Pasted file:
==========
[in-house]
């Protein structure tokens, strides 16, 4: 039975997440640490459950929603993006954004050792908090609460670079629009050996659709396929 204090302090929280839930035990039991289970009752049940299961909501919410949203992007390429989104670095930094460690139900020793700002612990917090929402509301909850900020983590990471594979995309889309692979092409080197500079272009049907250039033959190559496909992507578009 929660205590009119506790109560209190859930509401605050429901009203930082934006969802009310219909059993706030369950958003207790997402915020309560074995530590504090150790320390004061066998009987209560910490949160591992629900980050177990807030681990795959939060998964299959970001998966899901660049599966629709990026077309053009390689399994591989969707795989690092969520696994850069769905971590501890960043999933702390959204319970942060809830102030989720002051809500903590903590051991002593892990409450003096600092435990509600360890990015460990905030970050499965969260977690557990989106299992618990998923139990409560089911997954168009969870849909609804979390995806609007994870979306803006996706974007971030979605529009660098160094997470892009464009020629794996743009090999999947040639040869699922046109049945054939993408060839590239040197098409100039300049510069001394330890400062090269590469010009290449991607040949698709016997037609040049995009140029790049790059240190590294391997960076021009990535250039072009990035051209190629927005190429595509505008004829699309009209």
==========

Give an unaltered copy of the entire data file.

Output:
[in-house]
């Protein structure tokens, strides 16, 4: 039975997440640490459950929603993006954004050792908090609460670079629009050996659709396929 204090302090929280839930035990039991289970009752049940299961909501919410949203992007390429989104670095930094460690139900020793700002612990917090929402509301909850900020983590990471594979995309889309692979092409080197500079272009049907250039033959190559496909992507578009 929660205590009119506790109560209190859930509401605050429901009203930082934006969802009310219909059993706030369950958003207790997402915020309560074995530590504090150790320390004061066998009987209560910490949160591992629900980050177990807030681990795959939060998964299959970001998966899901660049599966629709990026077309053009390689399994591989969707795989690092969520696994850069769905971590501890960043999933702390959204319970942060809830102030989720002051809500903590903590051991002593892990409450003096600092435990509600360890990015460990905030970050499965969260977690557990989106299992618990998923139990409560089911997954168009969870849909609804979390995806609007994870979306803006996706974007971030979605529009660098160094997470892009464009020629794996743009090999999947040639040869699922046109049945054939993408060839590239040197098409100039300049510069001394330890400062090269590469010009290449991607040949698709016997037609040049995009140029790049790059240190590294391997960076021009990535250039072009990035051209190629927005190429595509505008004829699309009209």